So, lately, in part due to my book but also due to me just being interested in it, I’ve been doing a lot of research into dozenal. This is still going in my Worldbuilding series, but I think I want to focus specifically on the numbers and the math for this. So, let’s talk about it.

If you don’t know, dozenal (or duodecimal) is a system of counting. Most countries use the decimal system, counting up to nine and then starting a separate column of numbers for tens, then hundreds, and so on. This is also called Base-10. Dozenal, on the other hand counts up to eleven, then starts a new column for twelves (or dozens), then another column for twelve twelves (144, or a gross). This is also called Base-12.

So, counting in dozens has some really really cool properties. One of my favorite is pretty commonly cited, and that is how easy it is to do fractions. Because every number after the period (0.1, for example) is expressed as that many twelfths, rather than that many tenths, 1/3 is just 0.4 instead of 0.333… This is because a third of 12 is 4, so a third of 1 is expressed as 4 twelfths. Also, a dozen can be halved twice, where ten can only be halved once, until you get into decimals (or dozenals, I suppose): 12>6>3>1.6 or 10>5>2.5

But there are many many more properties that make dozenal so cool. It was used (and sometimes still is) in weights and measures, especially when it comes to shipping and commerce, because of it’s utility in being divisible into thirds or sixths or halves.

I guess that’s still fractions… But there is also the fact that you can count higher on your fingers with dozenal. What you do is you count finger segments with your thumb, rather than fingers. So, one hand has four three-segment fingers, which adds up to twelve: yay! Then you use the other hand to count how many dozens you’ve already counted. This means you can count up to twelve dozen (or a gross, but that sounds kind of… gross.)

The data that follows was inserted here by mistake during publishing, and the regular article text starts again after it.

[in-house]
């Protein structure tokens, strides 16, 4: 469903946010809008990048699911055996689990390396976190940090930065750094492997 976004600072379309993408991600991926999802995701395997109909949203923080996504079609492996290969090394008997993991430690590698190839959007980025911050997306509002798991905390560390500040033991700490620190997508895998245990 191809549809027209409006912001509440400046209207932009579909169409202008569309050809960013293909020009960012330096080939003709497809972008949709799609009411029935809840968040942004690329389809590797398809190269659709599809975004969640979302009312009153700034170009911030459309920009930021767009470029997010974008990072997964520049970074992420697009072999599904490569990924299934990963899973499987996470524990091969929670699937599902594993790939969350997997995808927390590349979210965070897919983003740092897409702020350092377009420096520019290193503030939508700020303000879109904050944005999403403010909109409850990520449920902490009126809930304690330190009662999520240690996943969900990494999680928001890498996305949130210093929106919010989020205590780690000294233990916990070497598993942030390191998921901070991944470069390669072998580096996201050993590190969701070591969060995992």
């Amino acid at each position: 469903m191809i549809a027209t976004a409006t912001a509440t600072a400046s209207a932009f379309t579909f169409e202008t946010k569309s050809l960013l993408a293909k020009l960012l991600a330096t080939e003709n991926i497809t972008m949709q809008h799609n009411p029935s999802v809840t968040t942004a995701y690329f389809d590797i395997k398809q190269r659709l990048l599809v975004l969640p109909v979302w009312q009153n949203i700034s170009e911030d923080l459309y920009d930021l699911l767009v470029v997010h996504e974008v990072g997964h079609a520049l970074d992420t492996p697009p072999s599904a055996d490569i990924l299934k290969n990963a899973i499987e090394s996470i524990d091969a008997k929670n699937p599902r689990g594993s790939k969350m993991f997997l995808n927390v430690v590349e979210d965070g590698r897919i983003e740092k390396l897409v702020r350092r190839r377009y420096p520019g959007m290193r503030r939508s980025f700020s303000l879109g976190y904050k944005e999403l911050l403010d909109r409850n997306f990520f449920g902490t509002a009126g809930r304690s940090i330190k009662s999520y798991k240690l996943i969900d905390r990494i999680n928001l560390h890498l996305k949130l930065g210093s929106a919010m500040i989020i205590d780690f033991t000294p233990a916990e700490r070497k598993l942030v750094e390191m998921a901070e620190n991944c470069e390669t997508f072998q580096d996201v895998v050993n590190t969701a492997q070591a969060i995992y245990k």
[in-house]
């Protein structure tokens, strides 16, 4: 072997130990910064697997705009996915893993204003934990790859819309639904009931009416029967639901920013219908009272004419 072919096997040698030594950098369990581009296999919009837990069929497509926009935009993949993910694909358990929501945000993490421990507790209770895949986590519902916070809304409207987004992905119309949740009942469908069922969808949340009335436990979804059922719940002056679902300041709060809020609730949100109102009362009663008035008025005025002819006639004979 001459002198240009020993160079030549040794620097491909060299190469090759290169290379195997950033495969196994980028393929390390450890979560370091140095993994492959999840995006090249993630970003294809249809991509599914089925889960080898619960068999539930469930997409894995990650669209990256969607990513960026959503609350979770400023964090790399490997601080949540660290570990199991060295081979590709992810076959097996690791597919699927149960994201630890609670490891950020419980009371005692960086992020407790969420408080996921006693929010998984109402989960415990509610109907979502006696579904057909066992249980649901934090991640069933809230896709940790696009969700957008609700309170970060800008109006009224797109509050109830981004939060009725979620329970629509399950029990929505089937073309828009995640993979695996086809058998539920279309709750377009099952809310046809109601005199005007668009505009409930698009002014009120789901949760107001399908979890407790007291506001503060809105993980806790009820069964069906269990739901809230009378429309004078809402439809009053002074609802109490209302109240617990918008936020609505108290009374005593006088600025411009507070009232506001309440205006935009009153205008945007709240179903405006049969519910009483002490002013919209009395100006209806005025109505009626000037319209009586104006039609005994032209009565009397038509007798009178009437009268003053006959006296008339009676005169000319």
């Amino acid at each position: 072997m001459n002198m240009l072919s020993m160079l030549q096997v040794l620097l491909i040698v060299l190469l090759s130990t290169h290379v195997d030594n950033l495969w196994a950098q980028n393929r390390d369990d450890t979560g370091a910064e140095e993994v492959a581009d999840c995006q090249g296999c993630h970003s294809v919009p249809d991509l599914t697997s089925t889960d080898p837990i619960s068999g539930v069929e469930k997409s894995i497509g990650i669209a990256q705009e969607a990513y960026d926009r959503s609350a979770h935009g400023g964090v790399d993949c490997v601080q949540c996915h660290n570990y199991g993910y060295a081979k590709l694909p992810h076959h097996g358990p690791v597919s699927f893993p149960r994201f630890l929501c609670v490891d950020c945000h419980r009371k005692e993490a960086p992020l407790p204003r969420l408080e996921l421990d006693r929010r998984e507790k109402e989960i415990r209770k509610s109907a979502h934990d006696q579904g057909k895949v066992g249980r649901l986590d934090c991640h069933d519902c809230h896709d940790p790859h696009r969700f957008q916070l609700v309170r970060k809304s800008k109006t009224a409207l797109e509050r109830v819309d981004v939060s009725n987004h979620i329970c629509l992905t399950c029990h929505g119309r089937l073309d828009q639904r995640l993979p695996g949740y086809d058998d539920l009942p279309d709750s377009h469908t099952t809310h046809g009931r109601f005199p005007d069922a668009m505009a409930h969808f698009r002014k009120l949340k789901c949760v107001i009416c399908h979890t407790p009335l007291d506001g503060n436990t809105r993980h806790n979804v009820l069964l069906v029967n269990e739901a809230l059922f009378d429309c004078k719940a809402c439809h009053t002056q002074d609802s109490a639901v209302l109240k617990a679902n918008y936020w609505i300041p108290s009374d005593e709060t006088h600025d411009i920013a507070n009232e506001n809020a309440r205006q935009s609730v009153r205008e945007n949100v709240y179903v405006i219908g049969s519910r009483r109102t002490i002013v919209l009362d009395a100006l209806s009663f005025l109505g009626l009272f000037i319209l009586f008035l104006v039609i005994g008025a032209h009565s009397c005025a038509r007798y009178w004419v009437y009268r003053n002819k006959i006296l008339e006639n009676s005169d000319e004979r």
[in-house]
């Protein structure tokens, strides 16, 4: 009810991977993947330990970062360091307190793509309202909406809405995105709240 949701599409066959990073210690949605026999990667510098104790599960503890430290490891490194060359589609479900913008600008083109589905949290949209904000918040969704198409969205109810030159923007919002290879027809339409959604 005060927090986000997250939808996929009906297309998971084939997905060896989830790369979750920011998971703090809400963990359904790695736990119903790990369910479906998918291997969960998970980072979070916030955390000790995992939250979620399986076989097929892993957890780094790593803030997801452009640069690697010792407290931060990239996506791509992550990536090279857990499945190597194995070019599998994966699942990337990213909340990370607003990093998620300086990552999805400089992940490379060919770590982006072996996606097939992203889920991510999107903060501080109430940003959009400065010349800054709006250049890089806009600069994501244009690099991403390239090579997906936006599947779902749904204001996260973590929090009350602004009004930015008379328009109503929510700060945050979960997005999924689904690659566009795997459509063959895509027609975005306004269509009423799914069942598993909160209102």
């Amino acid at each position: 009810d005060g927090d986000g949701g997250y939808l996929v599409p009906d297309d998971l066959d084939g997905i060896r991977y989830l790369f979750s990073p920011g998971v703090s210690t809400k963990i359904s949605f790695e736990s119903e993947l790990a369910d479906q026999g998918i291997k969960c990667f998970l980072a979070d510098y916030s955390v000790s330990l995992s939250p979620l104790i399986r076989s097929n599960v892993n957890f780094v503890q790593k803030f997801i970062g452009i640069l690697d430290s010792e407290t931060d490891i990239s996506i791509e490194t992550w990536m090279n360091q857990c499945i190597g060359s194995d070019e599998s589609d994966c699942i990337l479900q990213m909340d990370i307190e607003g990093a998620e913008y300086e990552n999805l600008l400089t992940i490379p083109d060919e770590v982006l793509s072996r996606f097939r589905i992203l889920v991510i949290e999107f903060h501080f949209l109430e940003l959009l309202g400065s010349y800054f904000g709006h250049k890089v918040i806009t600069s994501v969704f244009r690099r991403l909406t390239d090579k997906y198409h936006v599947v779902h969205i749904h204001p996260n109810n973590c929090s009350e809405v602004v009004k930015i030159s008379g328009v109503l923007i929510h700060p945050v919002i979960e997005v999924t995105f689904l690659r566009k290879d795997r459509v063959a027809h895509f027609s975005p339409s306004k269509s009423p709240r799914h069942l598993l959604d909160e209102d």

How does this have literally anything to do with your book?

Great question! As I mention in my previous installment, small things in a fantasy world can have massive effects. What if, early on, some empire in your world decided dozenal would be a better system and forced everyone in their nation to use it. (that might seem silly, but France kinda did that with decimal in 1795.) If the empire was influential enough, it would not be surprising if the whole world followed suit. And that is what I have in my book.

The Myrian Empire (the focus of my first book) switched to dozenal for a variety of reasons about a thousand years ago. As it grew, other nations switched to dozenal to be able to trade more effectively. This, I feel, fits the narrative of my world pretty well, too. And as I’ve said before, the thing that matters most when worldbuilding is making sure the things inside your world fit together.

Now, this is all not to say that other bases do not have their own merits. Base-6 can be more useful than Base-12 in a lot of places. Base-16 (hexadecimal) is liked by computer designers and programmers, and is pretty handy for sure. One of my favorites is Base-8, which shares a lot of it’s usefulness with hexadecimal. And many cultures had different systems of counting as well. The Maya use Base-20, and the Babylonians liked Sexagesimal (Base-60), which is one of the reasons we have sixty minutes in our hour, and 360 degrees in a circle.

And because different cultures, especially those that develop commerce and mathematics, will have different base systems, it’s important for worldbuilding to explore these. Maybe your world would not have had different systems, maybe it would, that’s up to you. But knowing whether or not it seems likely is important.

In my world (the Yolíja), specifically on Ardún, a handful of bases popped up. An older empire, Xaíkon, used hexadecimal, but only after a long period of Base-8 (possibly due to having only four fingers on each hand). Similarly, some of the smaller nations around Myria used Base-6, for counting, before Myria switched to Dozenal. Every facet of your world effects how it develops, which makes worldbuilding both terrifying and exhilarating.

Just remember, don’t let the nitty-gritty details. While it’s important that your world makes sense, it’s not so important that you should let perfectionism stop you from writing. Sometimes, things don’t need to make sense. Sometimes a writer gets to just say that a thing is so and it is so. This is your world, you make it what you want.

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Thanks a bunch!

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